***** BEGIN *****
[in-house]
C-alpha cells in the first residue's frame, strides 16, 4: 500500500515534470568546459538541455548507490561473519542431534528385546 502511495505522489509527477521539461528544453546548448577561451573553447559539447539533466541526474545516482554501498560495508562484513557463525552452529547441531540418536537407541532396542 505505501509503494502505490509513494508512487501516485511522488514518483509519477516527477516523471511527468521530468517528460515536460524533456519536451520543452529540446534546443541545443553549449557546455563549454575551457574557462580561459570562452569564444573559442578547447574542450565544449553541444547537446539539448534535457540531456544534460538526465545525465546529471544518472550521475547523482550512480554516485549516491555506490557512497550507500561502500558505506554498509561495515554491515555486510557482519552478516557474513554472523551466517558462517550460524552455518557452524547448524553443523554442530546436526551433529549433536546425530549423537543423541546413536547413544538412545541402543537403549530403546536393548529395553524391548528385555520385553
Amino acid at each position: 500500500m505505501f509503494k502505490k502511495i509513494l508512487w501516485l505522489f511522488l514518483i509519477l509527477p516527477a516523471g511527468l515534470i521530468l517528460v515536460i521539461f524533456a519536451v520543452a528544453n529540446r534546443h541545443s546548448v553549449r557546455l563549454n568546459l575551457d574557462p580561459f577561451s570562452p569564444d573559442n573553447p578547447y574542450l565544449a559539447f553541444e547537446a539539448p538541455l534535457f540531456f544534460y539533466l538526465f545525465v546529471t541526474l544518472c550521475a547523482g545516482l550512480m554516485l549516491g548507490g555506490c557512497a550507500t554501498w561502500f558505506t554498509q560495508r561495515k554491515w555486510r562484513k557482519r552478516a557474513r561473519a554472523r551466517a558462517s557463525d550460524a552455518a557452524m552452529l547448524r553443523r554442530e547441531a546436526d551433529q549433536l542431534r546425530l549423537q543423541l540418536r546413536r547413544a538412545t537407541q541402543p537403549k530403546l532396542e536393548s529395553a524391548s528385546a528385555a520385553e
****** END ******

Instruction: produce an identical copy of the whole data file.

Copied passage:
[in-house]
C-alpha cells in the first residue's frame, strides 16, 4: 500500500515534470568546459538541455548507490561473519542431534528385546 502511495505522489509527477521539461528544453546548448577561451573553447559539447539533466541526474545516482554501498560495508562484513557463525552452529547441531540418536537407541532396542 505505501509503494502505490509513494508512487501516485511522488514518483509519477516527477516523471511527468521530468517528460515536460524533456519536451520543452529540446534546443541545443553549449557546455563549454575551457574557462580561459570562452569564444573559442578547447574542450565544449553541444547537446539539448534535457540531456544534460538526465545525465546529471544518472550521475547523482550512480554516485549516491555506490557512497550507500561502500558505506554498509561495515554491515555486510557482519552478516557474513554472523551466517558462517550460524552455518557452524547448524553443523554442530546436526551433529549433536546425530549423537543423541546413536547413544538412545541402543537403549530403546536393548529395553524391548528385555520385553
Amino acid at each position: 500500500m505505501f509503494k502505490k502511495i509513494l508512487w501516485l505522489f511522488l514518483i509519477l509527477p516527477a516523471g511527468l515534470i521530468l517528460v515536460i521539461f524533456a519536451v520543452a528544453n529540446r534546443h541545443s546548448v553549449r557546455l563549454n568546459l575551457d574557462p580561459f577561451s570562452p569564444d573559442n573553447p578547447y574542450l565544449a559539447f553541444e547537446a539539448p538541455l534535457f540531456f544534460y539533466l538526465f545525465v546529471t541526474l544518472c550521475a547523482g545516482l550512480m554516485l549516491g548507490g555506490c557512497a550507500t554501498w561502500f558505506t554498509q560495508r561495515k554491515w555486510r562484513k557482519r552478516a557474513r561473519a554472523r551466517a558462517s557463525d550460524a552455518a557452524m552452529l547448524r553443523r554442530e547441531a546436526d551433529q549433536l542431534r546425530l549423537q543423541l540418536r546413536r547413544a538412545t537407541q541402543p537403549k530403546l532396542e536393548s529395553a524391548s528385546a528385555a520385553e